FORT BRAGG, N.C. — A former Navy SEAL who helped lead a search for Army Sgt. Bowe Bergdahl after the soldier deserted his Afghanistan post said Wednesday he knew that Americans would be killed or hurt in trying to find him.
“Everyone on that mission was aware that he walked off" his post, James Hatch said at a sentencing hearing for Bergdahl, who was captured and held by the Taliban for five years. Asked why he and his team went looking for him, Hatch replied: “He’s an American.”
"It's really something I never questioned," he said.
Hatch, a former senior chief petty officer, was shot in the leg during the mission that was launched about a week after Bergdahl abandoned his outpost in Afghanistan in 2009.
As soon as Hatch was told by an intelligence officer about the mission, he said he knew Americans would be killed or hurt in trying to rescue him.
Bergdahl, 31, pleaded guilty last week to charges of desertion and misbehavior before the enemy. He faces a potential life sentence on the misbehavior charge.
Prosecutors are attempting to show that Bergdahl’s decision to walk away put soldiers at risk. His disappearance triggered a massive manhunt and diverted resources from other parts of the war.
“Everyone in Afghanistan was looking for Bergdahl,” said Capt. John Billings, who was Bergdahl’s platoon leader when he walked off the post.
Billings said his platoon spent weeks searching for Bergdahl in austere conditions with little food or water and his soldiers would go without showers for up to two weeks at a time.
Hatch offered a harrowing account of an attempted rescue mission. He led a team of special operations forces based in Jalalabad, Afghanistan. Their mission was to capture or kill “high value targets” or rescue hostages.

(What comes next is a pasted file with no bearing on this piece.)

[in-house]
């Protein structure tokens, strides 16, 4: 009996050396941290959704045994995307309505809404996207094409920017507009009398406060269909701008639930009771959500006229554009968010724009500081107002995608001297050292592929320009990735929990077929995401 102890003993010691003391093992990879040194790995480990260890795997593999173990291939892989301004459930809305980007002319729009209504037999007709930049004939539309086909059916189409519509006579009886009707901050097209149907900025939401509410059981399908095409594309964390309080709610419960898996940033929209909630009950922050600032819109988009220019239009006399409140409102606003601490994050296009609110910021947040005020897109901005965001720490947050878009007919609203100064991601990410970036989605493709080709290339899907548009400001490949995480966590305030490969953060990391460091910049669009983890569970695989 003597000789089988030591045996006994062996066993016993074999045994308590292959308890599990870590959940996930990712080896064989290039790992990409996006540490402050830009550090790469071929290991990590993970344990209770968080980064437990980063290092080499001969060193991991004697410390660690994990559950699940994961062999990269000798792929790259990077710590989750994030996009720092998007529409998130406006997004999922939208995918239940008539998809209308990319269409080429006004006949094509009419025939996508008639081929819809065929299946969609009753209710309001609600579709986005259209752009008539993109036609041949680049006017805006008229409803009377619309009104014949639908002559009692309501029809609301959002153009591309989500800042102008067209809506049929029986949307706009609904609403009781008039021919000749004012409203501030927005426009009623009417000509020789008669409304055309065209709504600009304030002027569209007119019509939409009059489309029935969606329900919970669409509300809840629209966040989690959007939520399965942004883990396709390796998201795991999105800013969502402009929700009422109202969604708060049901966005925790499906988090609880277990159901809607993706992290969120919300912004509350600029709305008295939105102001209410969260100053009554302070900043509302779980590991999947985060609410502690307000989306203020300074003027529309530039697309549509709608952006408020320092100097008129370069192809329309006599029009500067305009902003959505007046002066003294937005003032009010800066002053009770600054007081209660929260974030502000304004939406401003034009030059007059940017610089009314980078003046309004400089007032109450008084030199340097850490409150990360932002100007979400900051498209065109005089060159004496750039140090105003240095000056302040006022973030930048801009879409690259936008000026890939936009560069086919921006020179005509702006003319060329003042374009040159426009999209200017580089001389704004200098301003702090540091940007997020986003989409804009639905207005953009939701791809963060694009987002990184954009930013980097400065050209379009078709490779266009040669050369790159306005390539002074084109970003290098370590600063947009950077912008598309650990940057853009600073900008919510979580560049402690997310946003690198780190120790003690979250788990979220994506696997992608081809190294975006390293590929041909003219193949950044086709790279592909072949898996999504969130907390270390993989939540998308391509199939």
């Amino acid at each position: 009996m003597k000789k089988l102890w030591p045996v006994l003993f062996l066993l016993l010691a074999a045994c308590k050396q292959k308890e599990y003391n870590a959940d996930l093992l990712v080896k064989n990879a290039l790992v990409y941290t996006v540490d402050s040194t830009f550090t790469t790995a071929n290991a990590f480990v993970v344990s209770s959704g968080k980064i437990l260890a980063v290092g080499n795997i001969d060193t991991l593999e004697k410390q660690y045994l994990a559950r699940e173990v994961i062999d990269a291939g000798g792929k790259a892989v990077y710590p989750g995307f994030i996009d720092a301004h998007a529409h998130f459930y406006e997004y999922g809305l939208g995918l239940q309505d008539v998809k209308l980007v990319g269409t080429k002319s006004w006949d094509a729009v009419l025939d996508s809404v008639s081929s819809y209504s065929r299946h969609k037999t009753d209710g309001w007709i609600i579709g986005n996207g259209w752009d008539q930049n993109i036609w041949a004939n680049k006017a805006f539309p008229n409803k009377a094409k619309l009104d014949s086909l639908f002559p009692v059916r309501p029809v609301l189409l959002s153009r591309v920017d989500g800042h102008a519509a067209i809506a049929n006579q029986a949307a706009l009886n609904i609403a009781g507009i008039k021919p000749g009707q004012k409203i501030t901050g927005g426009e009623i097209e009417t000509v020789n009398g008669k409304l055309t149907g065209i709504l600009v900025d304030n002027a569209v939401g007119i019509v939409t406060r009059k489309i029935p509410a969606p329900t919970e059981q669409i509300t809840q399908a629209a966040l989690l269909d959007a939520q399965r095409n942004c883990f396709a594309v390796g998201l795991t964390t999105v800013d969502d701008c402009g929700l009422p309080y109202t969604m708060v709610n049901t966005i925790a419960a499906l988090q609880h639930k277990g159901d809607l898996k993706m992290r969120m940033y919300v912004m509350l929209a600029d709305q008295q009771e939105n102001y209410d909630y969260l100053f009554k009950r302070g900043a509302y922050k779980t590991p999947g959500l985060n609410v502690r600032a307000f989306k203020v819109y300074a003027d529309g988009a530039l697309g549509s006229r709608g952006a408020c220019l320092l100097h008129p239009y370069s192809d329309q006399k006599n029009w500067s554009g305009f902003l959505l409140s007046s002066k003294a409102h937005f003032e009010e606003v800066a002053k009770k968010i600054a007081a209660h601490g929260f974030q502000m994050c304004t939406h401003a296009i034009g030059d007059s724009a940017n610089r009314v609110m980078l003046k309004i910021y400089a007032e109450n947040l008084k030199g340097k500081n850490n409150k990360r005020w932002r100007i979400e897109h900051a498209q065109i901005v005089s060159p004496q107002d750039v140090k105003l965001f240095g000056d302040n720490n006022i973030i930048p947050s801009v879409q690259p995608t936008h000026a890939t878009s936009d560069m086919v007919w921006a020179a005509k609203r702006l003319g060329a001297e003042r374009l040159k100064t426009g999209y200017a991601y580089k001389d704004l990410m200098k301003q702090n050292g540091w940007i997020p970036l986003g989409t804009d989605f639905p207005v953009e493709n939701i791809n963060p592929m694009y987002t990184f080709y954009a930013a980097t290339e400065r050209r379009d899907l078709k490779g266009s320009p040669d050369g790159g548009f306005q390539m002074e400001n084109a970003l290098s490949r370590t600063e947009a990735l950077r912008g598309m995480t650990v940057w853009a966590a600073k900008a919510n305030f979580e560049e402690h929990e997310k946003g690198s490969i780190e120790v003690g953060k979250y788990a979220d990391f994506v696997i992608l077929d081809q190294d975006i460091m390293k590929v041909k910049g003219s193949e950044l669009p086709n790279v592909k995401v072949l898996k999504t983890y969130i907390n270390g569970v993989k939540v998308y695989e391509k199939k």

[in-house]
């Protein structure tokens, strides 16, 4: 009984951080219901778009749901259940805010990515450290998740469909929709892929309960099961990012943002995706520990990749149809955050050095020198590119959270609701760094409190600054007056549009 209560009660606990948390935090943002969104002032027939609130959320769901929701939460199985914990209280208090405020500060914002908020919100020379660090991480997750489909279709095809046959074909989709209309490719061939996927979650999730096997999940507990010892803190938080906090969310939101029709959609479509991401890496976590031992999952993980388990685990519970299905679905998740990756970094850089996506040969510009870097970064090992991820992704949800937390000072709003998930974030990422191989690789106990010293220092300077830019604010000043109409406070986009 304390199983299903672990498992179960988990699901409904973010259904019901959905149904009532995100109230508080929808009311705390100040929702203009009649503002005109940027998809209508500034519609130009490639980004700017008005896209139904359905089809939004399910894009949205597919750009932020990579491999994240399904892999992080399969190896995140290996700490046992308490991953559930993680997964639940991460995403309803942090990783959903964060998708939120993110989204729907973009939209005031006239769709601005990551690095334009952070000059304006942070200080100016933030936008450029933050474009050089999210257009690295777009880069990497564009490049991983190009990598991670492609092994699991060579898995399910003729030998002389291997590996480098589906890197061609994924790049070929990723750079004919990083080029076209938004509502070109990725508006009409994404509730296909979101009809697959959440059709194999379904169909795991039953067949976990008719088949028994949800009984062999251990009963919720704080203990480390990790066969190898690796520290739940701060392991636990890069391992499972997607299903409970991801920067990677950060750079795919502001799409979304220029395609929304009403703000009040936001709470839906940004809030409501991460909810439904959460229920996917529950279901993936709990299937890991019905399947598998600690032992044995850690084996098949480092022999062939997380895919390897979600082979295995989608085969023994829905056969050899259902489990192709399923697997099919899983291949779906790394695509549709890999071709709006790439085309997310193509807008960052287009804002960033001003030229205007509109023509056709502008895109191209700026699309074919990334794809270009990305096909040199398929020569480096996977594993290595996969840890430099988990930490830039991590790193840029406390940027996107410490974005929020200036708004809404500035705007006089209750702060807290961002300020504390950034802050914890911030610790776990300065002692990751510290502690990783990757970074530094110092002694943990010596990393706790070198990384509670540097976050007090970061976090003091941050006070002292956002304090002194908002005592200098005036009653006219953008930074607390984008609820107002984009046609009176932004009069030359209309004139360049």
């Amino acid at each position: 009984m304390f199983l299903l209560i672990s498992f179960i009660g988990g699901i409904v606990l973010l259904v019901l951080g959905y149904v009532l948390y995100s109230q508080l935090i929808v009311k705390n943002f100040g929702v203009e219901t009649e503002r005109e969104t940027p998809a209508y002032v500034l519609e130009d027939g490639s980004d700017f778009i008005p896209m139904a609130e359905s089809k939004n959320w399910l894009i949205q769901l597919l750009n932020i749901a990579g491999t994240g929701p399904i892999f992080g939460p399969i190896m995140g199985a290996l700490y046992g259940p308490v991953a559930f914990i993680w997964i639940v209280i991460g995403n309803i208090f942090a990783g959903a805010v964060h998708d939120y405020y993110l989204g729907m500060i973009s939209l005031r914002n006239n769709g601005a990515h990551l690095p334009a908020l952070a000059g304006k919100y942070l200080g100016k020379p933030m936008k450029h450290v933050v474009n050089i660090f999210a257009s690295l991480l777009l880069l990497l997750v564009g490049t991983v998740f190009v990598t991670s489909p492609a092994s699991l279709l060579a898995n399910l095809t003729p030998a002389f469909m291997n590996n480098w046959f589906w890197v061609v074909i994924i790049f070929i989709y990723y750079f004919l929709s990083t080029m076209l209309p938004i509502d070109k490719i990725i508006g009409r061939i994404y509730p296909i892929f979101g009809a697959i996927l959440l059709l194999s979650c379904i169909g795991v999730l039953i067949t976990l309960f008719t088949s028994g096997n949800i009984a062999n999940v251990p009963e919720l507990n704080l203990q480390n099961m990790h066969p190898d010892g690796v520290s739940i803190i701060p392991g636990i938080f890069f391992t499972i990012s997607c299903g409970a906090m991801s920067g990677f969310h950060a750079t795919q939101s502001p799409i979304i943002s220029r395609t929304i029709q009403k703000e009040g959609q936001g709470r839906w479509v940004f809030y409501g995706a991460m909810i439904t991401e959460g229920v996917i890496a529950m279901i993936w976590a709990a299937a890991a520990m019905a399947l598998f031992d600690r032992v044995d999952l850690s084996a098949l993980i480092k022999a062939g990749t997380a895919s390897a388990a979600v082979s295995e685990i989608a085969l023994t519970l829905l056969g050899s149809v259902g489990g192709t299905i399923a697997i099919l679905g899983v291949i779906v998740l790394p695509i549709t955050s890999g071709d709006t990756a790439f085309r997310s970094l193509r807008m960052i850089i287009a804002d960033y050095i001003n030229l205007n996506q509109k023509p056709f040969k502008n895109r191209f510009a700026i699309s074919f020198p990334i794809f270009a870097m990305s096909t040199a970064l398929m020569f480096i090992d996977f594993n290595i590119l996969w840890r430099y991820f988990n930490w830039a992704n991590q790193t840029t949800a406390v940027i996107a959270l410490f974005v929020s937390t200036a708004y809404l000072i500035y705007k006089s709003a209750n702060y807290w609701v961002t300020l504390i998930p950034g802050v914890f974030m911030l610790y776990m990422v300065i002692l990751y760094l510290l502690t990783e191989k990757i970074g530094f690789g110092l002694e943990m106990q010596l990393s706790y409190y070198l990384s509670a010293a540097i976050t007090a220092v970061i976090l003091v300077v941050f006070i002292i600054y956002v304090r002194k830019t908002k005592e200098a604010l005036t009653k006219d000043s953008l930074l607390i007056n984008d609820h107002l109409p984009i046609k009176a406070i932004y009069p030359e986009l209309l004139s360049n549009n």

When told they were to rescue a missing American, that became the team's top priority.
The team came under immediate fire as they were descending toward a place where they were told Bergdahl might be held. It was not clear whether he was there, but the area was filled with militants and civilians.
Helicopters carrying the SEALs came under fire as they began descending toward the spot. Hatch said he saw tracer fire streaming toward the helicopters.
Civilians, including children, were also running around the area. Hatch described carrying two young children to safety.
He became emotional when he talked about a service dog, Remko, who was shot in the head and killed by a militant.
Hatch was shot in the leg above the knee. “I was laying there trying not to scream, but screaming,” Hatch said.
Hatch, who had a noticeable limp as he approached the witness stand, said he underwent 18 procedures over several years. He was accompanied by a service dog.
Billings, the platoon leader, said he initially thought he was the victim of a bad joke when his soldiers first told him Bergdahl was missing. His platoon sergeant told him it was no joke, and he sent a message notifying his higher headquarters of a missing soldier.
The next 10 days were a "big blur," Billings said.
Bergdahl's team leader at the time, Evan Buetow, described the sense of urgency to find him. "My guy was gone," Buetow said, putting his head in his hands and reaching for a box of tissues.
Bergdahl’s case has generated a storm of controversy since the Obama administration reached a deal in 2014 for the soldier's release in exchange for five Taliban militants held at Guantanamo Bay, Cuba. The five militants were turned over to Qatar.
President Barack Obama held a Rose Garden ceremony with Bergdahl's parents to announce their son's release from captivity.
As a candidate President Trump called Bergdahl a “dirty rotten traitor.” The White House more recently issued a statement highlighting the importance of an independent military justice system.
Army Col. Jeffery Nance, the military judge, said he has not yet ruled on a defense motion to dismiss the case on the grounds that Trump’s comments prevent Bergdahl from getting a fair sentence.
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